The Customer Experience: Building a Customer-Centric Organization


It doesn’t take a genius to realize how few companies these days actually “Walk the talk”. What does this mean, you ask? I refer to “the total customer experience”.

Richard Owen, vice president of Dell online worldwide, says: “It’s the sum total of the interactions that a customer has with a company’s products, people, and processes. It goes from the moment when customers see an advert to the moment when they accept delivery of a product and beyond.

Sure, we want people to think that our computers are great. However, what matters is the totality of customers’ experiences with us: talking with our call-center representatives, visiting our Web site, buying a PC, and owning a PC. The customer experience reflects all of those interactions.”

You can claim that Richard Owen would say this considering the customer centric position of Dell and the nature of their business. However, his poignant statement is applicable to any business of any size. Having a vitally active and dynamic Customer Relations Policy is should be crucial to your business.

If your staff is inadequately trained, this lack of insight into CRM only aggravates the problem. When we act as clients ourselves, we can clearly see this process in action. Just pick up the telephone and call a company, which does not value CRM. It can be an exasperating experience.

People love to hate the phone tree where you have to go through a maze of menus until you eventually get to speak to a human. To make matters worse, there are companies that outsource their call center offshore to a country where employees have a peculiar accent and pronunciation not well understood by the average North American or European – and who simply follow a script they can’t deviate from.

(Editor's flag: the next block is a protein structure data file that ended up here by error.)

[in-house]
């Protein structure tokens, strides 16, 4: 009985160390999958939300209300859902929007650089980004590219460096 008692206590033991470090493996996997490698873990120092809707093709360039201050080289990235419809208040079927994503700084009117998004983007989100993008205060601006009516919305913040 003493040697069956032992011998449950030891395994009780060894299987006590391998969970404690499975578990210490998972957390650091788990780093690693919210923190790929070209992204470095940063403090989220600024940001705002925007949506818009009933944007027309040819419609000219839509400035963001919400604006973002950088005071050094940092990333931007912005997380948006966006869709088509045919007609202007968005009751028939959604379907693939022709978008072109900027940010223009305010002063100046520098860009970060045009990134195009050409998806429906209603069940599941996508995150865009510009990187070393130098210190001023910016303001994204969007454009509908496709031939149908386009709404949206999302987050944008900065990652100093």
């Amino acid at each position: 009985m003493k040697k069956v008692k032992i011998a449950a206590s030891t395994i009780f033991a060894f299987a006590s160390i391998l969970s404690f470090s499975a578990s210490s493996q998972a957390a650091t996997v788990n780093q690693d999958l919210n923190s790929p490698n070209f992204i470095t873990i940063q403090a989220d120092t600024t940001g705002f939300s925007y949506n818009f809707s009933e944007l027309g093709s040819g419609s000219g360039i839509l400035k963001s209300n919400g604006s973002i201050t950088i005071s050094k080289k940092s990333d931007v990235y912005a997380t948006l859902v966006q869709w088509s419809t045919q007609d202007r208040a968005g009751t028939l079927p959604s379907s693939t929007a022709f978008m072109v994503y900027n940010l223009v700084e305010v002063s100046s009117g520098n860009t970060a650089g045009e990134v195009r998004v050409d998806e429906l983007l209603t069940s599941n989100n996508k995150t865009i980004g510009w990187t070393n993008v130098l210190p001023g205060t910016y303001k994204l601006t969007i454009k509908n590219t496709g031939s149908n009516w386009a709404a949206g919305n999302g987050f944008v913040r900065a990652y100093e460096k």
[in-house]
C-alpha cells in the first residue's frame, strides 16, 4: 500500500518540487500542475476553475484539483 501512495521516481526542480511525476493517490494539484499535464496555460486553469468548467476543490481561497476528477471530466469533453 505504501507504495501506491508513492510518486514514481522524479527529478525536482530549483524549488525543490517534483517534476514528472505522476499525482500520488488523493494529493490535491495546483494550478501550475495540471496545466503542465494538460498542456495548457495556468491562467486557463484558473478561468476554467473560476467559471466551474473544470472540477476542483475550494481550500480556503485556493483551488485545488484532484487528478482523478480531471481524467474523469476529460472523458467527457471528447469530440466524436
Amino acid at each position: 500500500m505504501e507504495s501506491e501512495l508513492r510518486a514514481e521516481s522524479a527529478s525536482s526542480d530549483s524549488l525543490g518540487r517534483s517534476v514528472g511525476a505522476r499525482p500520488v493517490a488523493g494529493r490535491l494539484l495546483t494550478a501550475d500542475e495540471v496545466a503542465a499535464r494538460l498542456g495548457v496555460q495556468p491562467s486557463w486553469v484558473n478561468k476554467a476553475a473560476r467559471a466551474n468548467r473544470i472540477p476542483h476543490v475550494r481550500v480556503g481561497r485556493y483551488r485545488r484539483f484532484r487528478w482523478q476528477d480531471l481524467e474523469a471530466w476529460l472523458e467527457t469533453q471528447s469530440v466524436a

Common intelligence tells us that it shouldn’t be this way. How a customer is dealt with reflects on the integrity of the brand, and the image of the company in the mind of the consumer.

Out of 362 leading companies surveyed, 80% believe they deliver a superior customer experience, but only 8% of their customers agree, states Bain & Company, a leading management consultancy firm. Moreover, the larger the market share of the firm in question, the greater the risk that this firm will take its customer base for granted.

Remarkable Companies Deliver Remarkable CRM

Dedicated firms deliver outstanding customer service, and this policy distinguishes the best companies from the pack. Consumer products can suffer from becoming mere commodities, with price used as the sole competitive advantage. Today, it is quick and easy to check the prices of competitors with your cell phone and price comparison apps.

As more people buy online, it is important to remember that your competitor is only one mouse click away. One way to overcome the price only differentiator, which eats away at the profits and does not generate brand loyalty, is for a company to consider building a lifelong relationship with each customer. To do so, requires that customers enjoy a positive and hassle-free transaction with each touch point. Take L.L. Bean, the outdoors outfitter and equipment supplier based in Freeport, Maine. If you buy any product and desire to return it for whatever reason, the firm will either refund or exchange the item. No questions asked and always with a smile. Now that’s CRM.

The corporate goal should be to reduce or eliminate customer problems altogether. This tactic should begin prior to and during the first contact with the customer. All problems should be documented, reviewed and corrected without delay. Hiring the right people is vital, so is proper staff training, empowering staff to deliver a remarkable customer experience.

Top-performing companies also create processes that seek direct, immediate customer feedback. EBay employees known as “pinks” monitor the company’s message boards, quickly learning which issues, complaints, and concerns may need attention. American Express calls customers who don’t quickly activate their new cards to find out if they’re having problems.